# Conversion to Boolean satisfiability

Given a matrix M all of whose entries are 0 or 1, we want to known whether there exists a non-zero vector v with each element in {-1, 0, 1}, such that Mv = 0.

An easy way to do this is just to try all possible vectors v. The M is m by n then there are 3n - 1 such vectors. But of course this is PPCG, so we don't want to do anything so simple!

Instead, this task is to convert the problem into an instance of Boolean satisfiability problem.

Input

An m by n matrix M written out with one row per line each space separated. The first list has m and n on it, space separated. For example this 3 by 4 matrix M.

3 4
1 1 0 1
0 1 1 0
0 0 1 1


In this case there does not exist a non-zero vector v, all of whose entries are -1,0 or 1 such that Mv = 0.

Output

An instance of 3-SAT in simplified DIMACS format.

The instance of 3-SAT that you output should be satisfiable if and only if there exists a non-zero vector v, all of whose entries are -1,0 or 1 such that Mv = 0.

The file format will be in a simplified version of the DIMACS format using this specification taken from http://www.satcompetition.org/2009/format-benchmarks2009.html

c
c start with comments
c
c
p cnf 5 3
1 -5 4 0
-1 5 3 4 0
-3 -4 0


The file can start with comments, that is lines begining with the character c. Right after the comments, there is the line p cnf nbvar nbclauses indicating that the instance is in CNF format; nbvar is the exact number of variables appearing in the file; nbclauses is the exact number of clauses contained in the file. Then the clauses follow. Each clause is a sequence of distinct non-null numbers between -nbvar and nbvar ending with 0 on the same line; it cannot contain the opposite literals i and -i simultaneously. Positive numbers denote the corresponding variables. Negative numbers denote the negations of the corresponding variables.

Score

I will test your code on a 20 by 40 matrix and the score will be the total number of non-comment lines in your 3-SAT instance. Smaller is better.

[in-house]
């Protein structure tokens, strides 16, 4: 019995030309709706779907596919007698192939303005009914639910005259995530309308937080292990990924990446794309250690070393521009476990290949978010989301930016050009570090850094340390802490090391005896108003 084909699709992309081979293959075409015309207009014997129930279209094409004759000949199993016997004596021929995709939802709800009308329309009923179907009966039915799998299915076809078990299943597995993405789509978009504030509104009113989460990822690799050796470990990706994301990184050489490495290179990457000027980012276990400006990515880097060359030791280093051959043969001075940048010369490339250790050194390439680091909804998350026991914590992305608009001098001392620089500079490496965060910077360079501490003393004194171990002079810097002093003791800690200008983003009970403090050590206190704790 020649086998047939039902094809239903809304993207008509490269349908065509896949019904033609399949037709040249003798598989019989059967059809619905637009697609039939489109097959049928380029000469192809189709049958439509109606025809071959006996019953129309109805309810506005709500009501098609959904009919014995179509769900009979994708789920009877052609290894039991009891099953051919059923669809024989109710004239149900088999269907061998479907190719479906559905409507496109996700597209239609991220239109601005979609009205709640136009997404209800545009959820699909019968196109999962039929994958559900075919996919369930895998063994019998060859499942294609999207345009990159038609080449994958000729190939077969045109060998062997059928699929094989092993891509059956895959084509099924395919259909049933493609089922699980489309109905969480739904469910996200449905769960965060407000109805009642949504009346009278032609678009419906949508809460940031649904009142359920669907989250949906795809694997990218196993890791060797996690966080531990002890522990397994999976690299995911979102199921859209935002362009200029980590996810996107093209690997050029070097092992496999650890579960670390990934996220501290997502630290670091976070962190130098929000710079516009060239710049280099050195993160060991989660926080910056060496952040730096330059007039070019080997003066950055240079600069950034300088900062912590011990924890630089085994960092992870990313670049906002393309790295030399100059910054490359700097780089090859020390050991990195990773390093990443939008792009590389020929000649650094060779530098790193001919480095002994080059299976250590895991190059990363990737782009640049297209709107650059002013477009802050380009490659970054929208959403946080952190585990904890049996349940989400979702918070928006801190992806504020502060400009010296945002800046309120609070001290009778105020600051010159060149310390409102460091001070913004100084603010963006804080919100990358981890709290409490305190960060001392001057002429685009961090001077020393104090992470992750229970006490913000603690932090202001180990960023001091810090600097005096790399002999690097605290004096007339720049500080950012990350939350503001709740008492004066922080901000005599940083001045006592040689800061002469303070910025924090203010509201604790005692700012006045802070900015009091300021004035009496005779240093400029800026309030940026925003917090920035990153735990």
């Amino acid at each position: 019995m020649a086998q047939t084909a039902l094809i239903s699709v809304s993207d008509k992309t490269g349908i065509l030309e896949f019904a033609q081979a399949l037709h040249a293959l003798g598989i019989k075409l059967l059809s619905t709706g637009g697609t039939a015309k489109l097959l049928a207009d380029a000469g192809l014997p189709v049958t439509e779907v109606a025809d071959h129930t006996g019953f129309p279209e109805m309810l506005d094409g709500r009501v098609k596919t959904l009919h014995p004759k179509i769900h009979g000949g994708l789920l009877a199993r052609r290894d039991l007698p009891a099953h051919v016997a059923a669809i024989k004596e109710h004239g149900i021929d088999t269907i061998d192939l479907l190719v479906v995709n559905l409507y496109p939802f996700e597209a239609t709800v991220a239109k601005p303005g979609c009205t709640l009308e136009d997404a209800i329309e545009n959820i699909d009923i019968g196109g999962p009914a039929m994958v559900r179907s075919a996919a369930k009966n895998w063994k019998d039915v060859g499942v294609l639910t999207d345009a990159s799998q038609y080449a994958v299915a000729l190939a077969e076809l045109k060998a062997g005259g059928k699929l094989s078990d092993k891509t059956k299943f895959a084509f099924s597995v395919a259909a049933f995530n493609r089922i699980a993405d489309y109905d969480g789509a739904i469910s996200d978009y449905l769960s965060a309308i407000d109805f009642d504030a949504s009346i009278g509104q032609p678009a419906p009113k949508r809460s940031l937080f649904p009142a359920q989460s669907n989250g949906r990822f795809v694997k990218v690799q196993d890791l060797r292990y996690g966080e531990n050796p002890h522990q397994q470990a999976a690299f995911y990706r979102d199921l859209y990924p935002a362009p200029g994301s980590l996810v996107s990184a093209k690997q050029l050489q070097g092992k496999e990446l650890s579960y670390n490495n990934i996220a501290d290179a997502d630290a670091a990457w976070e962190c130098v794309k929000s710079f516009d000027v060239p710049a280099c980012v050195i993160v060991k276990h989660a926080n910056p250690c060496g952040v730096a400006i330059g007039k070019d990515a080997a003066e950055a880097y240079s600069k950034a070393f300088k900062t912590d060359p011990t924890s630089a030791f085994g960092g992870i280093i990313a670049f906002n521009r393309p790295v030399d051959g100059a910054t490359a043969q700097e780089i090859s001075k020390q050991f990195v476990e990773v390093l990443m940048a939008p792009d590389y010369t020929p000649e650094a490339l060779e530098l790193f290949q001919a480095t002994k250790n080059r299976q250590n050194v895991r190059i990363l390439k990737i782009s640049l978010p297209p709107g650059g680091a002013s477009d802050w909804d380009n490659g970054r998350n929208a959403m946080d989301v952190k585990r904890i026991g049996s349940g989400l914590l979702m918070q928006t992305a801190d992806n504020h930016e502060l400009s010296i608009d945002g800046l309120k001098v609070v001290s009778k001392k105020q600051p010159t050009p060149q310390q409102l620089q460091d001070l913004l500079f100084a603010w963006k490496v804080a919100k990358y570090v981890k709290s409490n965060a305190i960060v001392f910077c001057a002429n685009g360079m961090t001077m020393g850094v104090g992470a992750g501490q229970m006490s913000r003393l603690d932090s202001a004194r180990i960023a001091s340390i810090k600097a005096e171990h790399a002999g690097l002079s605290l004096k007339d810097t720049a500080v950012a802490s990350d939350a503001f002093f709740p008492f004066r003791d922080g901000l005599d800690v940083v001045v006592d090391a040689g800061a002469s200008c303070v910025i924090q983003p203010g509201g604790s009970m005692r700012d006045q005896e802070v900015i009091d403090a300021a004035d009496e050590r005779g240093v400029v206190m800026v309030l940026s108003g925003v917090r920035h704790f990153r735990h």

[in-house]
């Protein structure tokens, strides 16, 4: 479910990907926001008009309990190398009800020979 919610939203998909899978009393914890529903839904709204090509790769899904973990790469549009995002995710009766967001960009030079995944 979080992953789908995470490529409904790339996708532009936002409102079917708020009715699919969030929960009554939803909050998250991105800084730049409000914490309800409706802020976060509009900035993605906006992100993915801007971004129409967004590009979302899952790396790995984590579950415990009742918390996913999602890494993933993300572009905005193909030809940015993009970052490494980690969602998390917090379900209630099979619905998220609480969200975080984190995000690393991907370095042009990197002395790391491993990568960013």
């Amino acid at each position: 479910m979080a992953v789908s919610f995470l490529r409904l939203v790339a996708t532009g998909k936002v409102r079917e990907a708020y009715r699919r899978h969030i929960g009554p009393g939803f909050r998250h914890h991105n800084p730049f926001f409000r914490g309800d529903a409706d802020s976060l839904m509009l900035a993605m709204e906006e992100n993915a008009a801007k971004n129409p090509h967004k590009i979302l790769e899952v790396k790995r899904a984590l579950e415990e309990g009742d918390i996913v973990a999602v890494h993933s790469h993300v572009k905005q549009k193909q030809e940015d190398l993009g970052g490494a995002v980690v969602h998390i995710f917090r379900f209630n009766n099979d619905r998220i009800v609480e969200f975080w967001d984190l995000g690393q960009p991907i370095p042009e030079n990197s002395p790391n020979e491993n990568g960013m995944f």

Running time of your code

Your code should take less than 1 minute to run. I don't want to restrict the languages used but I will attempt to test any code I can run otherwise I will just trust the timing you give. For small instances you could of course just compute the answer but this won't work for matrices of the size I will test.

More examples

Your 3-SAT instances for the following matrices should be unsatisfiable.

1 1 0 1
0 1 1 0
0 0 1 1

1 1 0 1 0
0 1 1 0 1
0 0 1 1 0
0 0 0 1 1

1 0 0 1 0 1 1 0 0
1 1 0 0 1 0 1 1 0
0 1 1 0 0 1 0 1 1
0 0 1 1 0 0 1 0 1
0 0 0 1 1 0 0 1 0
0 0 0 0 1 1 0 0 1

1 1 0 1 0 0 1 1 1 0 0 1
1 1 1 0 1 0 0 1 1 1 0 0
0 1 1 1 0 1 0 0 1 1 1 0
0 0 1 1 1 0 1 0 0 1 1 1
0 0 0 1 1 1 0 1 0 0 1 1
0 0 0 0 1 1 1 0 1 0 0 1
0 0 0 0 0 1 1 1 0 1 0 0


Your 3-SAT instances for the following matrices should be satisfiable.

1 1 0 1 1 1 0
1 1 1 0 1 1 1
0 1 1 1 0 1 1
0 0 1 1 1 0 1
0 0 0 1 1 1 0

1 0 1 0 0 1 0 0 0
0 1 0 1 0 0 1 0 0
0 0 1 0 1 0 0 1 0
0 0 0 1 0 1 0 0 1
0 0 0 0 1 0 1 0 0
0 0 0 0 0 1 0 1 0

1 0 0 1 1 1 0 1 0 0 1 1
0 1 0 0 1 1 1 0 1 0 0 1
0 0 1 0 0 1 1 1 0 1 0 0
0 0 0 1 0 0 1 1 1 0 1 0
0 0 0 0 1 0 0 1 1 1 0 1
0 0 0 0 0 1 0 0 1 1 1 0
0 0 0 0 0 0 1 0 0 1 1 1


A possible short cut for the busy programmer

One possibly easier route to tacking this problem could be to output Pseudo-Boolean Constraints. See page 6 of http://www.cril.univ-artois.fr/PB12/format.pdf for example. There are then different open source tools and libraries which will convert that to 3-SAT.

• I edited your question to say that v's entries can individually be {-1, 0, 1}. I'm not 100% sure you intended this, but it made no sense for all elements to be the same value, if you listed 0 as a possible value while disallowing zero vectors. – orlp Jul 16 '15 at 5:23
• I'm starting to believe this is infeasible, unless I'm missing some smart mathematical shortcut. For example, simply consider the satisfiability of one simple mathematical expression with each variable in {0, 1}: a + b + c + d + e + f + g + h + j + i + k - l - m - n - o - p - q - r - s - t - u - v - w - x - z = 0. That's already a massive explosion in clauses, let alone doing it for every possible expansion of +, - or 0! – orlp Jul 16 '15 at 5:58
• @orlp Thank you for the edit. Could st.ewi.tudelft.nl/jsat/content/volume2/JSAT2_1_Een.pdf help? – user9206 Jul 16 '15 at 7:13